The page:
Turkey May Day protests hit by tear gas near Taksim Square
Riot police in Turkey have used tear gas and water cannon to prevent demonstrators defying a ban on protests on Istanbul's central Taksim Square.
The Anadolu news agency said several demonstrators were injured and at least five detained.
Intensive security measures were in place, and roads and streets near Taksim Square closed to traffic from the early morning.
Turkish media said some 40,000 police would be deployed in the city on 1 May.
At the scene
In Besiktas, a district of Istanbul 15 minutes away from Taksim Square, protesters started gathering early in the morning. So did the police.
The first intervention with tear gas and water cannon came around 08:00 local time and the scuffles between the police and protesters went on non-stop for almost five hours.
Some protesters used slingshots on police, some broke pavements to make ammunition. Other protesters apparently opposed this, fearing it would provoke the police and lead to heavier intervention.
The smell of tear gas was always in the air but people were determined to stay nevertheless. In between police interventions they would dance, sing and chant anti-government slogans.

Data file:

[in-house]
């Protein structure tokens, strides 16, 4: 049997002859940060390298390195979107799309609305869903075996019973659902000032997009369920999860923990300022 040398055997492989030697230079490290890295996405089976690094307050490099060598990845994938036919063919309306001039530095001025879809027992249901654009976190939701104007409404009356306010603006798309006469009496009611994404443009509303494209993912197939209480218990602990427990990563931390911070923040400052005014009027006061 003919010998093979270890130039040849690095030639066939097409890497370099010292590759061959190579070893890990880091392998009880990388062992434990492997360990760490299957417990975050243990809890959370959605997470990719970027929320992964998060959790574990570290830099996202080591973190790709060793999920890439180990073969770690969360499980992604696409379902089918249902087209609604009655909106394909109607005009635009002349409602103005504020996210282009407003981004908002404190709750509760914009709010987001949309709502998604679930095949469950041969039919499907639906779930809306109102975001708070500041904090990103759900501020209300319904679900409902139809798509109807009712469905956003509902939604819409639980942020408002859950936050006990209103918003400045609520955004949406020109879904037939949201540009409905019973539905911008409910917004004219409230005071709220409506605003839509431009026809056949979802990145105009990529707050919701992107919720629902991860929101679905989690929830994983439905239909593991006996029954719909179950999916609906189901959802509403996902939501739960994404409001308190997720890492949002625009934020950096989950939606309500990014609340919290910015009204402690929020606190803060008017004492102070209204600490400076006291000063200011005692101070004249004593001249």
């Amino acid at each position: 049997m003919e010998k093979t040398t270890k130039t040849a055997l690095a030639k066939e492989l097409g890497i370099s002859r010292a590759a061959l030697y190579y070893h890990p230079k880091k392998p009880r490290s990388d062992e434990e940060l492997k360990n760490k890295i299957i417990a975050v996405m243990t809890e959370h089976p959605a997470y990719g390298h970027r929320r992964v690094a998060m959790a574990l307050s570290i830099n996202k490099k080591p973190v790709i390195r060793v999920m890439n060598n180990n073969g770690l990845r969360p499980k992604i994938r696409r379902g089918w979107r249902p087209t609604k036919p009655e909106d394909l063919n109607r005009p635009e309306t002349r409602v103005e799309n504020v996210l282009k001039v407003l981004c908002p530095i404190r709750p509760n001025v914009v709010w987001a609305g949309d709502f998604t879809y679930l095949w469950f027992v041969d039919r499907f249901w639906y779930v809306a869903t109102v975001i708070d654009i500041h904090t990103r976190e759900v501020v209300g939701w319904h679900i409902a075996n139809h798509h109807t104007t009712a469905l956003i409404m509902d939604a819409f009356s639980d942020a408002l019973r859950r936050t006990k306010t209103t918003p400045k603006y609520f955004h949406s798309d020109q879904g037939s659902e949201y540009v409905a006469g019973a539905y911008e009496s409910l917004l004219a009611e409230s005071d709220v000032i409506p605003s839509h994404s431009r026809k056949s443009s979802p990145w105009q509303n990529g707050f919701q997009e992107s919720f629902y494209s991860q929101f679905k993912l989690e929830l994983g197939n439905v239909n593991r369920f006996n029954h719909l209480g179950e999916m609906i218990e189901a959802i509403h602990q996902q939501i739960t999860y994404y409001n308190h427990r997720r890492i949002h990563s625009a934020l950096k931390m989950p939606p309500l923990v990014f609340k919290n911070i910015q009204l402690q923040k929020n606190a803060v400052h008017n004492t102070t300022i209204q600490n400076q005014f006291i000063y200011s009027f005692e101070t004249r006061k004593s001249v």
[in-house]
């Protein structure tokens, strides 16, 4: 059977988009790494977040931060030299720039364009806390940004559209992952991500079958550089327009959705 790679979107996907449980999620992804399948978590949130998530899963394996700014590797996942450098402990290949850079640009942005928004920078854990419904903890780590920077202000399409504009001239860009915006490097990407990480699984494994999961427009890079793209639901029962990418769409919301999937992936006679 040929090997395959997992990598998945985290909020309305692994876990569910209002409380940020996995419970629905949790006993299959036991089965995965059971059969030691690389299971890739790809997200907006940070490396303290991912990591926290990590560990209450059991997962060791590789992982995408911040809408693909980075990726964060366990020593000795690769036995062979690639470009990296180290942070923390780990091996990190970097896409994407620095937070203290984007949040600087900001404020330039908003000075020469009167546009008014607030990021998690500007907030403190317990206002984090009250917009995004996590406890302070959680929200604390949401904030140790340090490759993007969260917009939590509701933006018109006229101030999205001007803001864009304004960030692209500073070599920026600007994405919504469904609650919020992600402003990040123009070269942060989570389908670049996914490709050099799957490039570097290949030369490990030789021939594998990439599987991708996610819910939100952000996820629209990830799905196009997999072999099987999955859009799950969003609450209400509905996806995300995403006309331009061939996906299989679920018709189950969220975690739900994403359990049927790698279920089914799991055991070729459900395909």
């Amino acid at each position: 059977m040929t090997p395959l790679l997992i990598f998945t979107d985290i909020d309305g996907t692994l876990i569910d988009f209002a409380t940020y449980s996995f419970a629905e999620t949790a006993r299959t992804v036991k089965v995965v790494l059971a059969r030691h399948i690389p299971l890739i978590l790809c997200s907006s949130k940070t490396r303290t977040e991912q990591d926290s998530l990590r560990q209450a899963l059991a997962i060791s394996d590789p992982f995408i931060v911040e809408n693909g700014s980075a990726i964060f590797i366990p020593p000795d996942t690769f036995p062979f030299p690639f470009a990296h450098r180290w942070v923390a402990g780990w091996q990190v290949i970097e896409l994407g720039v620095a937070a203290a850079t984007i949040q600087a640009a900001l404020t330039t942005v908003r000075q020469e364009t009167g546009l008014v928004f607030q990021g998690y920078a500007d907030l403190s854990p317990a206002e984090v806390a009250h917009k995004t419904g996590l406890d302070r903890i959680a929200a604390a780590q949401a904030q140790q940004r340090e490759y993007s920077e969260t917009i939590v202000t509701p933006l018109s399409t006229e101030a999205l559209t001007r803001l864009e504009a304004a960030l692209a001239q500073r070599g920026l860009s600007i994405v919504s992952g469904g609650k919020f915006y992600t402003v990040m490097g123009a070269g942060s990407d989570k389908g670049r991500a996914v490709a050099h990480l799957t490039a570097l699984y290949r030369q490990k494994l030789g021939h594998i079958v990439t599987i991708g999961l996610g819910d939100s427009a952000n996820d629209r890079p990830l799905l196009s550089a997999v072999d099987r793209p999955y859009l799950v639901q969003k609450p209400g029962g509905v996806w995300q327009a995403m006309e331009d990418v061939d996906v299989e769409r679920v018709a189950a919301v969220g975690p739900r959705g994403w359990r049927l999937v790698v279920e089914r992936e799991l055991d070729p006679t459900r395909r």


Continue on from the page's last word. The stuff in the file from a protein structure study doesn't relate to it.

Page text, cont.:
One protester told me they would try making their way to Taksim Square no matter what the cost.
Prime Minister Recep Tayyip Erdogan earlier warned people they should "give up hopes" of gathering on Taksim Square - a focus of anti-government protests.
But a joint statement from the main trades unions on Wednesday said: "We will be in Taksim despite the irrational and illegal ban. All roads will lead to Taksim on May Day".
Mr Erdogan's party won local elections in March. That was the first vote since mass protests last June, and was seen as a barometer of his popularity.
The prime minister has been eyeing a run for the presidency in August - the first time voters will directly elect the head of state - or may seek to change the rules to allow him to seek a fourth term in office.
Elsewhere in May Day celebrations:
- A number of people are reported to have been beaten by security forces in Cambodia who were trying to break up an opposition march in the capital Phnom Penh
- More than 100,000 Russians have taken part in a parade in Moscow's Red Square, reviving a tradition last seen before the collapse of the Soviet Union in 1991.